Local Real Property Transfer Taxes
March 16, 2007
The Business Council continues to oppose this legislation which would give statewide authorization to towns to impose a real property transfer tax of up to 2%, with the proceeds to be used by towns for open space preservation purposes. The bill requires any such tax to be approved by local referendum.
The Business Council opposes this legislation for several reasons.
- The high cost of housing is already
having an adverse impact on economic
development efforts in New York, especially
downstate. According to Office of Real
Property Services data, in 2004, median
housing prices were $575,000 in Westchester,
$435,000 Rockland, $427,000 in Nassau,
and $360,000 in Suffolk counties, respectively.
These costs, in addition to high property
tax bills, are making it increasingly difficult
(and expensive) for employers to recruit
additional skilled employees to these areas.
On Long Island, our members tell us that
the cost of housing is one of their major
problems in staff recruitment. By definition,
this bill authorizes taxes that would increase
the already sky-high cost of fifty percent
of all houses in these areas!
- These transfer taxes would increase
the price of commercial and industrial property
as well, adding to the already high cost
of doing business in New York, and making
it that more difficult to create and attract
new employers to New York State. Business
are already paying nearly half of the existing
$400 million state real property transfer
- These new township-level
real property transfer taxes would be imposed
on top of an existing state transfer tax,
and on top of similar taxes already imposed
by more than 30 counties, plus the cities
of New York and Yonkers.
- Any effort to create a new tax and
spend structure at the local level should
be contingent upon actions to reduce current
costs, re-prioritize current spending patterns,
service consolidation and other similar steps.
New York already has the second highest level
of state and local spending (and taxation)
among the states, behind only Alaska. Combined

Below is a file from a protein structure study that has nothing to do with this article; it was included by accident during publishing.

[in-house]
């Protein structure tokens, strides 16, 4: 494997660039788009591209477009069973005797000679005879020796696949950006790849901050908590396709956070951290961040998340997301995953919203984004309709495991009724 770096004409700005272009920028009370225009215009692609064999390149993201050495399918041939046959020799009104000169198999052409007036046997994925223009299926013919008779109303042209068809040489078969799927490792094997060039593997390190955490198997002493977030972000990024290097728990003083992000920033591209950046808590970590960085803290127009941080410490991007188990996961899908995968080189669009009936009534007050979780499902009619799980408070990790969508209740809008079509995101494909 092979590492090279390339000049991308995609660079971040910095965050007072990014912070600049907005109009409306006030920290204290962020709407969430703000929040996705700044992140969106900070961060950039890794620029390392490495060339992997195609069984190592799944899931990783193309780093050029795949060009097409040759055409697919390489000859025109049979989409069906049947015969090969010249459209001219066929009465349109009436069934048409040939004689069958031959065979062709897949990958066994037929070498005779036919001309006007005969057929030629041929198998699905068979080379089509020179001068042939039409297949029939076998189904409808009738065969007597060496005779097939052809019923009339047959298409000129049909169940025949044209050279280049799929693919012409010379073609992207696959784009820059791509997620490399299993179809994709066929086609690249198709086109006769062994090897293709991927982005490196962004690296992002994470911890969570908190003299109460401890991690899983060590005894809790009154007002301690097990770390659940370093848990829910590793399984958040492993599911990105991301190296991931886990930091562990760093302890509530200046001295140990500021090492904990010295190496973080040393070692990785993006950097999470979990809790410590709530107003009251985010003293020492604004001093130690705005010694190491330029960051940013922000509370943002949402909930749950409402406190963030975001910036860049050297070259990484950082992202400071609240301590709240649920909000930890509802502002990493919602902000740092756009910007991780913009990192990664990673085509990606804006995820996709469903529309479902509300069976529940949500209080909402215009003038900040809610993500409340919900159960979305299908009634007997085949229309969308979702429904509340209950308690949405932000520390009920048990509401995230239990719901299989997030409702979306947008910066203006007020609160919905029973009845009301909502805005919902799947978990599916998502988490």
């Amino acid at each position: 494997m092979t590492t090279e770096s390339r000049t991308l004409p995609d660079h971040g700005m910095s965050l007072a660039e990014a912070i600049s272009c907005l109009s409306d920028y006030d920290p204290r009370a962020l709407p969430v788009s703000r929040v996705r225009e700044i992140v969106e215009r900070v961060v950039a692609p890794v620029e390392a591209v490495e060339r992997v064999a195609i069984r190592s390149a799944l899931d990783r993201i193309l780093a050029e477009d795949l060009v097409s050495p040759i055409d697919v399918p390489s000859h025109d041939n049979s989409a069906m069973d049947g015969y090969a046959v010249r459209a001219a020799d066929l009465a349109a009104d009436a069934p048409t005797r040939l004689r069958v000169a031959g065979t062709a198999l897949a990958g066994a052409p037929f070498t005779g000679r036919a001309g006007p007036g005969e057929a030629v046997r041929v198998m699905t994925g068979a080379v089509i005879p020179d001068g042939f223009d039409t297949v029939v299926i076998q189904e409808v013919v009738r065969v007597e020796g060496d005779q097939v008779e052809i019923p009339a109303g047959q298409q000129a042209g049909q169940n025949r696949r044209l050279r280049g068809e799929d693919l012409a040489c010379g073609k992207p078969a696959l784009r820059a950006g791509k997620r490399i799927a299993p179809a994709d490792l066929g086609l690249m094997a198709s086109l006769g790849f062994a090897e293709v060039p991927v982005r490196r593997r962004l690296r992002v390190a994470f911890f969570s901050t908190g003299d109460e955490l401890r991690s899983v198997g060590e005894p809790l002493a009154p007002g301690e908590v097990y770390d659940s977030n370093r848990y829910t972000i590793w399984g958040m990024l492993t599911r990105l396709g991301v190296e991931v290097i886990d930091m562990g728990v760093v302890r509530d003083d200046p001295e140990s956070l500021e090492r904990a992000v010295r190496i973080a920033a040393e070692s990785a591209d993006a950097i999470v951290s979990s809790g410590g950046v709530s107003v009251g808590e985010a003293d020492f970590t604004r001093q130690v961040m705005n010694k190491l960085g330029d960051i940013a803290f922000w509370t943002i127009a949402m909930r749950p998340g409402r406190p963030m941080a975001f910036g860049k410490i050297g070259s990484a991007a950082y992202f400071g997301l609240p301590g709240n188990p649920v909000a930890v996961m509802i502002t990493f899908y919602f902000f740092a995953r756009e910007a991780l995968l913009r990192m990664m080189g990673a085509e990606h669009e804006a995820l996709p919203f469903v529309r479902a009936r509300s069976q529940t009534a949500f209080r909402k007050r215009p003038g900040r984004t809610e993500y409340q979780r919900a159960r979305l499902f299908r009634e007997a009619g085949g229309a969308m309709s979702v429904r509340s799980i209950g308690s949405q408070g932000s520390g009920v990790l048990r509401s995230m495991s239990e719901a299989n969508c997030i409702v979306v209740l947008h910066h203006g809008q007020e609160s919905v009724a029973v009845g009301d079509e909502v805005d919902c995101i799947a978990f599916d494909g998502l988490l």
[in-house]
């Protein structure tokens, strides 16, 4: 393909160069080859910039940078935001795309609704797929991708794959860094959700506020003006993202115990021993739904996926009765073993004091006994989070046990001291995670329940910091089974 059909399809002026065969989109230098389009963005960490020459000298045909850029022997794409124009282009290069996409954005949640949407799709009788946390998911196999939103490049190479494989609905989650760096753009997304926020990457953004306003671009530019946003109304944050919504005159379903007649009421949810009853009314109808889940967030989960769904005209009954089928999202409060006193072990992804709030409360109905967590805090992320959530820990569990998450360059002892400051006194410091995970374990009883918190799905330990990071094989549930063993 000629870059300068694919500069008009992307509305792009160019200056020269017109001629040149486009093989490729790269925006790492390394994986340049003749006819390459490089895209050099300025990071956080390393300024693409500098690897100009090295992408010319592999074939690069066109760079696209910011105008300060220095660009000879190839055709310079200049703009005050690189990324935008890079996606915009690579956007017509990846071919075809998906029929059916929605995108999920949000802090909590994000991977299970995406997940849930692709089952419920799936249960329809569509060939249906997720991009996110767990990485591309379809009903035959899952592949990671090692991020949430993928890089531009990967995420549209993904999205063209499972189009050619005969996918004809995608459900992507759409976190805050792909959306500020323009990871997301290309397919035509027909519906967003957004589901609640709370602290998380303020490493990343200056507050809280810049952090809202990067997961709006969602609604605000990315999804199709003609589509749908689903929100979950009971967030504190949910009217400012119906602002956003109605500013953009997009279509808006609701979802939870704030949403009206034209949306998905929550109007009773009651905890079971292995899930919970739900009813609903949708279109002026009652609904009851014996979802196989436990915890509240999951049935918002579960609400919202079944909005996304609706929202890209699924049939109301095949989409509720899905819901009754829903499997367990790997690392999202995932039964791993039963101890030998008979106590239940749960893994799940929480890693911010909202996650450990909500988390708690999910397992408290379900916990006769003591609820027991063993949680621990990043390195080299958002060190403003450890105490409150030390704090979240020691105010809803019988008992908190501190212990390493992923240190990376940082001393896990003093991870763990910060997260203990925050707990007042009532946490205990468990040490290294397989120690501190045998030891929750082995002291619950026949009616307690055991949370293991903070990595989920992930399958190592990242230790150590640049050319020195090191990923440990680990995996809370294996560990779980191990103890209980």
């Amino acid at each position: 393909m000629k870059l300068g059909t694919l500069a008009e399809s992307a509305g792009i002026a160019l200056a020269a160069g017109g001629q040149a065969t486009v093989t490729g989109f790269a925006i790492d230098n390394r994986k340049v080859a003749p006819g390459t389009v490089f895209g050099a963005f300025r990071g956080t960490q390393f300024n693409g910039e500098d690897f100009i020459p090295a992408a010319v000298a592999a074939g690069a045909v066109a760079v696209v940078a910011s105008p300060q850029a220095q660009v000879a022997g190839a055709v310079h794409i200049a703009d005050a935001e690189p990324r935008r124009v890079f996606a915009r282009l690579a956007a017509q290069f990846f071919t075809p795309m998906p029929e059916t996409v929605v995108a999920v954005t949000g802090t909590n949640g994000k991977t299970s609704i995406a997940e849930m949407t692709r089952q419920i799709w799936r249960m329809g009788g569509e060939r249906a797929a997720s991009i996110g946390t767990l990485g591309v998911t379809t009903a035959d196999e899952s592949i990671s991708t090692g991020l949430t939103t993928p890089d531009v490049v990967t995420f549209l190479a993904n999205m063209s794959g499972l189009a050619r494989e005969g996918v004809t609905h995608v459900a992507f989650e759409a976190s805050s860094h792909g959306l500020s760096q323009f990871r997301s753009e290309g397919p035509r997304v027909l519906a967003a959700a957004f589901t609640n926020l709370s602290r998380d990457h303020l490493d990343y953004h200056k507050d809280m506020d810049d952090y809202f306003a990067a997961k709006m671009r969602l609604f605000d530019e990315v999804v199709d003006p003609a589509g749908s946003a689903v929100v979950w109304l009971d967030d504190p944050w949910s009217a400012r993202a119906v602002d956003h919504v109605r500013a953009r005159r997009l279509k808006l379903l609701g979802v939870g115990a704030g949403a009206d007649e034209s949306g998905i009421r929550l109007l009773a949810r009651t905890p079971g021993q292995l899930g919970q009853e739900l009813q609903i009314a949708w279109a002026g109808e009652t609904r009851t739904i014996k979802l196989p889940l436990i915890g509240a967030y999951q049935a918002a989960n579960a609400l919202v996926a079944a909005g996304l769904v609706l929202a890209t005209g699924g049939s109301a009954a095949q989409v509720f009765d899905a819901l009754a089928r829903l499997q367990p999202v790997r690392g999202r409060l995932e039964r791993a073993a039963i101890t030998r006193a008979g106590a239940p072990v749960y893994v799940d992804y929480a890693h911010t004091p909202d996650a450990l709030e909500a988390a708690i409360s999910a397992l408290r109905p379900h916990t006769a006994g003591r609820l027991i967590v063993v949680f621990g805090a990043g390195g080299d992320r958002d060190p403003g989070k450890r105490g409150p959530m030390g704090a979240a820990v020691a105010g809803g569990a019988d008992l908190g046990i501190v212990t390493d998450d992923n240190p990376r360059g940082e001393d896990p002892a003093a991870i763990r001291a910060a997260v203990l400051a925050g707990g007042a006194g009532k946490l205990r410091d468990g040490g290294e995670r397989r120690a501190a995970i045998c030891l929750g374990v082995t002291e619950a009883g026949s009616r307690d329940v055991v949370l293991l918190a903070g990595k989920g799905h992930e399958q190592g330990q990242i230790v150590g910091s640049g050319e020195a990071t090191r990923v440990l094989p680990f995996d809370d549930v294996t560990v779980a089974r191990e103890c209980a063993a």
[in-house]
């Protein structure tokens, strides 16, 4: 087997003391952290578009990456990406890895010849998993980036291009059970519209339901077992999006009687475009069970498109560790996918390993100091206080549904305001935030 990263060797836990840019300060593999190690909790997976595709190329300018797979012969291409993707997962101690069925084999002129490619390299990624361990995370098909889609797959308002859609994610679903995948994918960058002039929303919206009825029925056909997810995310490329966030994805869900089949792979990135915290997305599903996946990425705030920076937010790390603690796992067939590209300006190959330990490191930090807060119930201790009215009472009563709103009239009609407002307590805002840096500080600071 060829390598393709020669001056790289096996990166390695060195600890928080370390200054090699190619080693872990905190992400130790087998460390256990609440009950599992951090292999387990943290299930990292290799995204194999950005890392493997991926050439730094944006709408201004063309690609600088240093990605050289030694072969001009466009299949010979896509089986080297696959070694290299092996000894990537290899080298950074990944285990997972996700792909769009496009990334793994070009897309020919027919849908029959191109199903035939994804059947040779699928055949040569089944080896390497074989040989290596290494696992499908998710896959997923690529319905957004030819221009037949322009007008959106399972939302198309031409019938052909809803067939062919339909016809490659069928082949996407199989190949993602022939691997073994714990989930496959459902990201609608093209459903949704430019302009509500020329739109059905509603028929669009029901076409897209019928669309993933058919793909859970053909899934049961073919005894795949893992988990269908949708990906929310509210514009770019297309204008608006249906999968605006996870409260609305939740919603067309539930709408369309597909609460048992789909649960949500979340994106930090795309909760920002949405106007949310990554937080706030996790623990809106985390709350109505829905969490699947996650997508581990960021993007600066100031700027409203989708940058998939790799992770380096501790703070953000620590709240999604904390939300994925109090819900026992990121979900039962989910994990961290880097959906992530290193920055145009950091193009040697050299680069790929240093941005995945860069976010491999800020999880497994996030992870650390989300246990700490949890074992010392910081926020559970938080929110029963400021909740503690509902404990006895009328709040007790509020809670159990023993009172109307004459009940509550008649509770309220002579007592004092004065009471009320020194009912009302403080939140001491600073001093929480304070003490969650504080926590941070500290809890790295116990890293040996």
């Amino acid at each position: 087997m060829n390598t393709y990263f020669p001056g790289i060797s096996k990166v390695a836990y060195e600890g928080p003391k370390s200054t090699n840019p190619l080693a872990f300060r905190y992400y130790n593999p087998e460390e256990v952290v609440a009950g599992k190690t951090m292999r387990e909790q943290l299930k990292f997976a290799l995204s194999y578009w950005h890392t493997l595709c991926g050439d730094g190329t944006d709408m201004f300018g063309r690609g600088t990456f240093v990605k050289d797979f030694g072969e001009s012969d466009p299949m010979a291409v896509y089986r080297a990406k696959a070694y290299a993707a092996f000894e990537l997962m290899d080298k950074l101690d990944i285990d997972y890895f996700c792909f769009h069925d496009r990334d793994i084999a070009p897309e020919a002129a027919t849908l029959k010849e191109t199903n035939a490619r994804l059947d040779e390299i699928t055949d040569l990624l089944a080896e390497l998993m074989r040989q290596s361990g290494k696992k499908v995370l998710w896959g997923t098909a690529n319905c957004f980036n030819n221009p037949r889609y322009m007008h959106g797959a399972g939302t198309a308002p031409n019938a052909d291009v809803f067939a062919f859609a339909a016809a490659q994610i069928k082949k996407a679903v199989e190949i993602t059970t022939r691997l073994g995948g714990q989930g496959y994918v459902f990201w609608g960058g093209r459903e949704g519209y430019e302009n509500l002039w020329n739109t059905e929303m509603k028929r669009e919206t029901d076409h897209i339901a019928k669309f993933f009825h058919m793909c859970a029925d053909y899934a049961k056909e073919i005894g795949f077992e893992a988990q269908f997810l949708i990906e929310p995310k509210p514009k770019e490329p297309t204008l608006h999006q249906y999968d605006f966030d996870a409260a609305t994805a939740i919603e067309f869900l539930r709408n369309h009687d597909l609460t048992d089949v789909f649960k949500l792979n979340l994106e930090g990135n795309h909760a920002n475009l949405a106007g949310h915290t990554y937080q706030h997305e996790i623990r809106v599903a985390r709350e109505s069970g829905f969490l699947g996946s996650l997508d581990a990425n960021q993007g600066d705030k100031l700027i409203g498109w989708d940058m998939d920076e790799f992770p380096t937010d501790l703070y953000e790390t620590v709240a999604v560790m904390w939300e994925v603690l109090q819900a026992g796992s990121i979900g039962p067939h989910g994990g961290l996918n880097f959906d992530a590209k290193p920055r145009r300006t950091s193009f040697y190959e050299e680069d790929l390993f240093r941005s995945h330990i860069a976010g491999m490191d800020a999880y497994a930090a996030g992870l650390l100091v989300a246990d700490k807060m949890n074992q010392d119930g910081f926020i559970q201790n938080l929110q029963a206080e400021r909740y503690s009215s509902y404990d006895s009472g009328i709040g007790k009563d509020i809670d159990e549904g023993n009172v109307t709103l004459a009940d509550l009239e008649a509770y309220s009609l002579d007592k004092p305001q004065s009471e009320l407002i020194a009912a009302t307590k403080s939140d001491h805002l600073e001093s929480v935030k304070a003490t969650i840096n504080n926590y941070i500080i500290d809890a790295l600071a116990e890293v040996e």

state and local spending in New York is already
50 percent higher than the national average
for states; compared with other key states;
our combined spending is at least $2000 per
capita, or 33%, above Connecticut, Massachusetts
and California. High tax levels have contributed
to New York's anemic economic growth
over the past decade.
- New York State
has made, and continues to make, significant
investments in open space protection. The
Protection Fund, financed through the existing
state-imposed real property transfer tax,
has an Open Space Account that receives about
$67 million annually. Under last year's
budget, $30 million went directly for state
land acquisitions, while the remaining $37
million was used for regional land conservation
programs, including acquisition and open
space protection. In addition to these annual
EPF land acquisition funds, the 1996 Clean
Water/Clean Air Bond Act provided another
$150 million in state funds for land acquisition
and farmland protection. According to the “Trust
for Public Land,” no state owns a higher
percentage of land than does New York.
- The Department of Agriculture and Markets implements two additional programs that make state funds available to local governments for farmland protection programs. The Department awards county farmland protection planning grants, and grants for the purchase of development rights. In 2001, the most recent date reported by Ag & Markets, $16 million in grants were made for municipal purchases of farmland development rights, with $12 million, or nearly 70 percent, of these funds going directly to towns for local protection purchases.
In summary, The Business Council recognizes the important role of open space protection in maintaining a high quality of life in New York. However, we believe New York's ongoing financial commitment to open space protection is sufficient, especially considering the financial condition of state and local governments. We also believe it is contrary to the economic health of the state to increase the cost of residential and business property purchases. For these reasons, The Business Council respectfully recommends against approval of S.3836.